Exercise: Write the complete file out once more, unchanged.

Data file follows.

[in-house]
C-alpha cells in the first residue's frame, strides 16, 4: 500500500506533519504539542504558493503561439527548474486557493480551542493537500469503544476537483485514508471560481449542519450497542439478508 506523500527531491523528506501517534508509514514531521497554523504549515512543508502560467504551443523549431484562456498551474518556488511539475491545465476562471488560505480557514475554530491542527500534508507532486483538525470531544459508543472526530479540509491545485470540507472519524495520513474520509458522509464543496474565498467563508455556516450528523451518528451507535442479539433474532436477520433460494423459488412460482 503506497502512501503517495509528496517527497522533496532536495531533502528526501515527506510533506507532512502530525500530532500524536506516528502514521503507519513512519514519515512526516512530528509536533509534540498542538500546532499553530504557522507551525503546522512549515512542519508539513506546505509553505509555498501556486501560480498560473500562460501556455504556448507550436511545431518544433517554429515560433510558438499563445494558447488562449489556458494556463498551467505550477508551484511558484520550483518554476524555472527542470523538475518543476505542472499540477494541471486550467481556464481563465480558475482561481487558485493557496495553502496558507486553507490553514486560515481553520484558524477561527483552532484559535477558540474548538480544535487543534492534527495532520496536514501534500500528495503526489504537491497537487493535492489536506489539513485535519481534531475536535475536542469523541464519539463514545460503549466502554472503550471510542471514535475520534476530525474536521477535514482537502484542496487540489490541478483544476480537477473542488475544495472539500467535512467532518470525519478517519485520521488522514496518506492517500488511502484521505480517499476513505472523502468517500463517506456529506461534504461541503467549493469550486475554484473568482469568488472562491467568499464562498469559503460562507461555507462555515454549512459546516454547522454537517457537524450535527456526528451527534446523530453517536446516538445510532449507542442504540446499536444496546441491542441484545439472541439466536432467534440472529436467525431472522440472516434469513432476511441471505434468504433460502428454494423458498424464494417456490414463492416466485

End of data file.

[in-house]
C-alpha cells in the first residue's frame, strides 16, 4: 500500500506533519504539542504558493503561439527548474486557493480551542493537500469503544476537483485514508471560481449542519450497542439478508 506523500527531491523528506501517534508509514514531521497554523504549515512543508502560467504551443523549431484562456498551474518556488511539475491545465476562471488560505480557514475554530491542527500534508507532486483538525470531544459508543472526530479540509491545485470540507472519524495520513474520509458522509464543496474565498467563508455556516450528523451518528451507535442479539433474532436477520433460494423459488412460482 503506497502512501503517495509528496517527497522533496532536495531533502528526501515527506510533506507532512502530525500530532500524536506516528502514521503507519513512519514519515512526516512530528509536533509534540498542538500546532499553530504557522507551525503546522512549515512542519508539513506546505509553505509555498501556486501560480498560473500562460501556455504556448507550436511545431518544433517554429515560433510558438499563445494558447488562449489556458494556463498551467505550477508551484511558484520550483518554476524555472527542470523538475518543476505542472499540477494541471486550467481556464481563465480558475482561481487558485493557496495553502496558507486553507490553514486560515481553520484558524477561527483552532484559535477558540474548538480544535487543534492534527495532520496536514501534500500528495503526489504537491497537487493535492489536506489539513485535519481534531475536535475536542469523541464519539463514545460503549466502554472503550471510542471514535475520534476530525474536521477535514482537502484542496487540489490541478483544476480537477473542488475544495472539500467535512467532518470525519478517519485520521488522514496518506492517500488511502484521505480517499476513505472523502468517500463517506456529506461534504461541503467549493469550486475554484473568482469568488472562491467568499464562498469559503460562507461555507462555515454549512459546516454547522454537517457537524450535527456526528451527534446523530453517536446516538445510532449507542442504540446499536444496546441491542441484545439472541439466536432467534440472529436467525431472522440472516434469513432476511441471505434468504433460502428454494423458498424464494417456490414463492416466485